Ocean-bound Plastics: Breaking cycles
According to some estimates, there are more than 86 million metric tons of plastics in the oceans right now – more than 5 trillion pieces in total. The vast majority of those pieces are less than 5 mm in size.

That’s because the plastics break down into ever smaller pieces (despite what you may have heard, it never breaks down completely).

ocean plastics

The numbers are nearly unfathomable and the effects are far reaching:

  • 8 million tonnes of plastic enter the ocean every year
  • In some places, plastic particles outnumber plankton 26 to 1 (PlasticOceans)
  • Anyone who consumes an “average amount” of seafood ingests c. 11,000 plastic particles per year (BBC)
Dell wants to help break this cycle by keeping plastics in the economy and out of the ocean. To those ends, we are creating the first commercial-scale global ocean-bound plastics supply chain. We are processing plastics collected from beaches, waterways and coastal areas and using them as part of a new packaging system for the XPS 13 2-In-1 laptop globally. This initial pilot project will start by keeping 16,000 pounds of plastics out of the ocean.

Infograph/The dangers of ocean plastics
There are over five trillion plastic particles floating in our oceans. This is a problem, a big problem.

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ocean plastics infographInfograph/How Dell collects and recycles plastics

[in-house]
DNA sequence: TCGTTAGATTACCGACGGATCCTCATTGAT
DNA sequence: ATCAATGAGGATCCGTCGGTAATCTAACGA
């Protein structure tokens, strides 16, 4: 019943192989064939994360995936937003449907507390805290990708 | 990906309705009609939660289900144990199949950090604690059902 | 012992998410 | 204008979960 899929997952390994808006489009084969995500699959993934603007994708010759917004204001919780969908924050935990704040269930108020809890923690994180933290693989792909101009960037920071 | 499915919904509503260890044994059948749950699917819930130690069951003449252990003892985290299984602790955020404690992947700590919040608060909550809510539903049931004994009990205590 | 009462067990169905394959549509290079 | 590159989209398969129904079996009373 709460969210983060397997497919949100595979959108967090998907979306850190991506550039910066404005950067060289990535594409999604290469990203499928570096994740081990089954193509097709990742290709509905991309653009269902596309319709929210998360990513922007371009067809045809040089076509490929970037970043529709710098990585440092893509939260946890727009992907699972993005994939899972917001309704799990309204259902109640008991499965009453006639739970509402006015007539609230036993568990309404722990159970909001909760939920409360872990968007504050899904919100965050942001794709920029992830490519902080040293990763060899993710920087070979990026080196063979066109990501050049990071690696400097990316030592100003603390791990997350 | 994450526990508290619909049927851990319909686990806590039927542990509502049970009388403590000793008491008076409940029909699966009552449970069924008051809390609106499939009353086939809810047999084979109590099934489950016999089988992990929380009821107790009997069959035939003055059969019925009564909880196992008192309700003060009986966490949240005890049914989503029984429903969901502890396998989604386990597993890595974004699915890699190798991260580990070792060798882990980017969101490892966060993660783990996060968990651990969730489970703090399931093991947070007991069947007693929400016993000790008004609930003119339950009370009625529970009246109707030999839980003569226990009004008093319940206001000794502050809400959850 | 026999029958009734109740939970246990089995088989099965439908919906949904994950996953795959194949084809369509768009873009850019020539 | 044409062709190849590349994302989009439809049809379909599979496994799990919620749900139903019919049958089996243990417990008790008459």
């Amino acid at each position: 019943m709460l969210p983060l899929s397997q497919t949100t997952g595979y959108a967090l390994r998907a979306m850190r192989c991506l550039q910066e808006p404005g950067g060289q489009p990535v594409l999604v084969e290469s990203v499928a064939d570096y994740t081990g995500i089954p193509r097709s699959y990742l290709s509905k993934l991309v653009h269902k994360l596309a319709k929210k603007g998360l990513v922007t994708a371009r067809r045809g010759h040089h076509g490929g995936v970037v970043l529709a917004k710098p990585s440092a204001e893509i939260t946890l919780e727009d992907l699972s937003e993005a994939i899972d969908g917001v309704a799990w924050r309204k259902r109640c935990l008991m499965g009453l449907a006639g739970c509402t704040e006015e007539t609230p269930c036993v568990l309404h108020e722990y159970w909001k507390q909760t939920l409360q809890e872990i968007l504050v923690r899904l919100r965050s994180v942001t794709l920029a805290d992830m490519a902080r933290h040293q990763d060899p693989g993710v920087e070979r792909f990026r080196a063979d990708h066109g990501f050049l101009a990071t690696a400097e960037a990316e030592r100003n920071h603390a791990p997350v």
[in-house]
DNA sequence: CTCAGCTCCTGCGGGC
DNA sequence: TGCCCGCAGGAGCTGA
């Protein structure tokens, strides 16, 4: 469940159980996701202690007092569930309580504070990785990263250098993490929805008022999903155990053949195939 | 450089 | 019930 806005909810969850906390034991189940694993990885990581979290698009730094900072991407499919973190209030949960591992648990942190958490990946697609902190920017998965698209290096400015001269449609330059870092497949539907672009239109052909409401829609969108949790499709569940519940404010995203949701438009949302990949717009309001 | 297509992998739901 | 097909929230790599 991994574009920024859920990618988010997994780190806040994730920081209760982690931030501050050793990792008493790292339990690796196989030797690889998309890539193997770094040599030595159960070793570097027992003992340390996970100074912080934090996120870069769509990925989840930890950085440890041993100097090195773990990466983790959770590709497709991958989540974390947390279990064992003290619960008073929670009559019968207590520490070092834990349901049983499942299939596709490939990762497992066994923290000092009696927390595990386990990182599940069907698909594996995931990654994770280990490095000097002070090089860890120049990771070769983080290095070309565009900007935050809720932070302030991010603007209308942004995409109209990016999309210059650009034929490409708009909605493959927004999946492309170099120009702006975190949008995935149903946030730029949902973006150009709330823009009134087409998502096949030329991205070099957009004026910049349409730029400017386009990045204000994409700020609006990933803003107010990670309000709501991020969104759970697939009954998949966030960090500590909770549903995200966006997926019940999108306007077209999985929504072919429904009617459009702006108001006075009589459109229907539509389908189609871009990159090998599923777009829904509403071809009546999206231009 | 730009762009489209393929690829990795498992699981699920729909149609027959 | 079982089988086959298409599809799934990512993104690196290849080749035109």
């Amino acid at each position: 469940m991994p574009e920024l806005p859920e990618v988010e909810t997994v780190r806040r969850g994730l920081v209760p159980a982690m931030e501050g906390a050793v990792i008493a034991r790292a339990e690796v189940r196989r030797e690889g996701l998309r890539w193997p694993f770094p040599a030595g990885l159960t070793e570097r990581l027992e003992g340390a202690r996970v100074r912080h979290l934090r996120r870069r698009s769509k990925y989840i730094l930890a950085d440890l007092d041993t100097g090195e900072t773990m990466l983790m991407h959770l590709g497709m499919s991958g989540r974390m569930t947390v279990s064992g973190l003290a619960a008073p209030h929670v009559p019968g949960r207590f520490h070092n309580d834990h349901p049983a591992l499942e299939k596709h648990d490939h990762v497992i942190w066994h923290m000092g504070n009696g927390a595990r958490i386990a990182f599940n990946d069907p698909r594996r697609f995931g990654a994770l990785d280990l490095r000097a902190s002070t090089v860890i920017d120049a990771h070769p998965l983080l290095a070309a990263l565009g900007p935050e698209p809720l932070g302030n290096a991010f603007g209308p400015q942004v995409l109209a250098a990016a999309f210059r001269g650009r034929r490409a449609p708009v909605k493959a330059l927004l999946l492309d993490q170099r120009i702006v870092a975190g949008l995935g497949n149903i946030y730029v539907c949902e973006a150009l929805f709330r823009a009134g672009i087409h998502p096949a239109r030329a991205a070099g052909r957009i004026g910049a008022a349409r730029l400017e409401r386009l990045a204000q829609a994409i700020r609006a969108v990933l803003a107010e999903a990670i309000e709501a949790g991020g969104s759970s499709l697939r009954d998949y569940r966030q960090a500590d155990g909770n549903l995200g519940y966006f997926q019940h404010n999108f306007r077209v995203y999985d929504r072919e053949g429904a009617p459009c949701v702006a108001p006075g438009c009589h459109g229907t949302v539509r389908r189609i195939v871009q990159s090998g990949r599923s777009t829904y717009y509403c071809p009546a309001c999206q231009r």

We’re keeping plastics from ever reaching the ocean in coastal areas. See how we’re doing it.

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ocean plastics process infograph
White paper/Identifying sources of ocean plastics
Where does Dell source its ocean-bound plastics?

Read the Paper
ocean plastics white paperVideo/Dell and The Lonely Whale Foundation are teaming up
Actor Adrian Grenier, The Lonely Whale Foundation and Dell are collaborating to up-cycle plastics pulled from our oceans

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adrian grenier

Here’s how it works:
Entrepreneurial pickers, volunteer groups and professional recycling organizations collect the plastics, which are aggregated and sorted by various waste processors. After the plastics go through processing and refinement (to ensure a clean supply), Dell mixes the ocean-bound plastics with other recycled HDPE plastics in a 1:3 ratio. Mixing like this ensures impurities within the recycled plastics do not affect the quality or chemical composition of the end plastic. The resin is made entirely from recycled-content plastics, 25% being ocean plastics.

ocean plastic symbol

The mix is then molded into trays that get stamped with the illustration and the #2 recycling symbol. The trays – initially launching with the XPS 13 2-in-1 notebook - are curbside recyclable in many places, helping ensure they remain a viable resource in the economy. The trays will ship globally and the initial run will keep 16,000 pounds of plastics out of the oceans. Our aim is to scale the project to 160,000 pounds by 2025 and we will continue to look for ways to use the material for both packaging and products in the future.

How did Dell get involved in ocean-bound plastics?
Dell’s first social good advocate, actor and entrepreneur Adrian Grenier, helped us understand the breadth of challenges our oceans face today. We first collaborated with him and the Lonely Whale Foundation on “Cry Out – The Lonely Whale VR Experience,” a three-minute underwater VR expedition created by 3D Live with Dell Precision, Alienware, AMD and HTC technology. The experience is almost like a ride, where participants get the sensation of diving deep into the sea and are greeted by shoals of fish – but also by carpets of plastic pollution and the damaging noise of seismic probes.